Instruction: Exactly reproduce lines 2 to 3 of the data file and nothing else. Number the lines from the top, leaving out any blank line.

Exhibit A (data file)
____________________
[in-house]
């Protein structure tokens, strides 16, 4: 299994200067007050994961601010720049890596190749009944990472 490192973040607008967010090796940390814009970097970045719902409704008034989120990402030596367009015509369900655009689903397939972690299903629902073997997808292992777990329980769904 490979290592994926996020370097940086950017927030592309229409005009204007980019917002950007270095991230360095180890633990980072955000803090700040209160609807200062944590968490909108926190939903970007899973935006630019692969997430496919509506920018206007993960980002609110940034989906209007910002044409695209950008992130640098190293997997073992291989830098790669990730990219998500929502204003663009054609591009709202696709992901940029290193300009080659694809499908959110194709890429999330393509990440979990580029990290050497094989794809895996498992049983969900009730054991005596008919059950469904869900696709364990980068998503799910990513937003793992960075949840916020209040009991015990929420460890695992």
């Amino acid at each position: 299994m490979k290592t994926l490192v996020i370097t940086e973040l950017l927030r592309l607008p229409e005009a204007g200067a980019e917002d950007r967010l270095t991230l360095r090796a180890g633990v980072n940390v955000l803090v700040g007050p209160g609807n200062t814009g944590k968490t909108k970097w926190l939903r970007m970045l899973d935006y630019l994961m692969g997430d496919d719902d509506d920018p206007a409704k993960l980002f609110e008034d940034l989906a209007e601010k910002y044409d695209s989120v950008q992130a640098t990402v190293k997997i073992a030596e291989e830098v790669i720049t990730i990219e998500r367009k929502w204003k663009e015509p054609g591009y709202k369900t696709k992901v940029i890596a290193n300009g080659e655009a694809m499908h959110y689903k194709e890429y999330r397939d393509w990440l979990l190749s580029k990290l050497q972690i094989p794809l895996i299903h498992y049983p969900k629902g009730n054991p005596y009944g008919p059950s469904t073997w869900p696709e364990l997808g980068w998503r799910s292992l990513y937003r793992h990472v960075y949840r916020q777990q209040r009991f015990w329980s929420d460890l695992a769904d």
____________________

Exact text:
């Protein structure tokens, strides 16, 4: 299994200067007050994961601010720049890596190749009944990472 490192973040607008967010090796940390814009970097970045719902409704008034989120990402030596367009015509369900655009689903397939972690299903629902073997997808292992777990329980769904 490979290592994926996020370097940086950017927030592309229409005009204007980019917002950007270095991230360095180890633990980072955000803090700040209160609807200062944590968490909108926190939903970007899973935006630019692969997430496919509506920018206007993960980002609110940034989906209007910002044409695209950008992130640098190293997997073992291989830098790669990730990219998500929502204003663009054609591009709202696709992901940029290193300009080659694809499908959110194709890429999330393509990440979990580029990290050497094989794809895996498992049983969900009730054991005596008919059950469904869900696709364990980068998503799910990513937003793992960075949840916020209040009991015990929420460890695992």
């Amino acid at each position: 299994m490979k290592t994926l490192v996020i370097t940086e973040l950017l927030r592309l607008p229409e005009a204007g200067a980019e917002d950007r967010l270095t991230l360095r090796a180890g633990v980072n940390v955000l803090v700040g007050p209160g609807n200062t814009g944590k968490t909108k970097w926190l939903r970007m970045l899973d935006y630019l994961m692969g997430d496919d719902d509506d920018p206007a409704k993960l980002f609110e008034d940034l989906a209007e601010k910002y044409d695209s989120v950008q992130a640098t990402v190293k997997i073992a030596e291989e830098v790669i720049t990730i990219e998500r367009k929502w204003k663009e015509p054609g591009y709202k369900t696709k992901v940029i890596a290193n300009g080659e655009a694809m499908h959110y689903k194709e890429y999330r397939d393509w990440l979990l190749s580029k990290l050497q972690i094989p794809l895996i299903h498992y049983p969900k629902g009730n054991p005596y009944g008919p059950s469904t073997w869900p696709e364990l997808g980068w998503r799910s292992l990513y937003r793992h990472v960075y949840r916020q777990q209040r009991f015990w329980s929420d460890l695992a769904d």